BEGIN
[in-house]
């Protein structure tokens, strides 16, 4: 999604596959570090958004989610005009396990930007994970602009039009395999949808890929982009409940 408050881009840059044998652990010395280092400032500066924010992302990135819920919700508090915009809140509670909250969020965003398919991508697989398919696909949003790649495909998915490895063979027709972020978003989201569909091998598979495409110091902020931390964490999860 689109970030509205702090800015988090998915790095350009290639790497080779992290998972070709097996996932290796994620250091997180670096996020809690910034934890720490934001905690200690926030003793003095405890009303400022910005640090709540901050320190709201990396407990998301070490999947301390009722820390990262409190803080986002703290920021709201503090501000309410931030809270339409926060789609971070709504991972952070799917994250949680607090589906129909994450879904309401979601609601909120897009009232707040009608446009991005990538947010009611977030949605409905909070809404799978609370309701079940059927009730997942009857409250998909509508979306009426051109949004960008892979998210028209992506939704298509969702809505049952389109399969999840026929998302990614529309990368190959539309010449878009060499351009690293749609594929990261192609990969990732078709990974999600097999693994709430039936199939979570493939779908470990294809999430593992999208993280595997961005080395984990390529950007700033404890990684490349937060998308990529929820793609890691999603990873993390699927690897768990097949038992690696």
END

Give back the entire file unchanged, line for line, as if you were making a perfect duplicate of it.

[in-house]
């Protein structure tokens, strides 16, 4: 999604596959570090958004989610005009396990930007994970602009039009395999949808890929982009409940 408050881009840059044998652990010395280092400032500066924010992302990135819920919700508090915009809140509670909250969020965003398919991508697989398919696909949003790649495909998915490895063979027709972020978003989201569909091998598979495409110091902020931390964490999860 689109970030509205702090800015988090998915790095350009290639790497080779992290998972070709097996996932290796994620250091997180670096996020809690910034934890720490934001905690200690926030003793003095405890009303400022910005640090709540901050320190709201990396407990998301070490999947301390009722820390990262409190803080986002703290920021709201503090501000309410931030809270339409926060789609971070709504991972952070799917994250949680607090589906129909994450879904309401979601609601909120897009009232707040009608446009991005990538947010009611977030949605409905909070809404799978609370309701079940059927009730997942009857409250998909509508979306009426051109949004960008892979998210028209992506939704298509969702809505049952389109399969999840026929998302990614529309990368190959539309010449878009060499351009690293749609594929990261192609990969990732078709990974999600097999693994709430039936199939979570493939779908470990294809999430593992999208993280595997961005080395984990390529950007700033404890990684490349937060998308990529929820793609890691999603990873993390699927690897768990097949038992690696």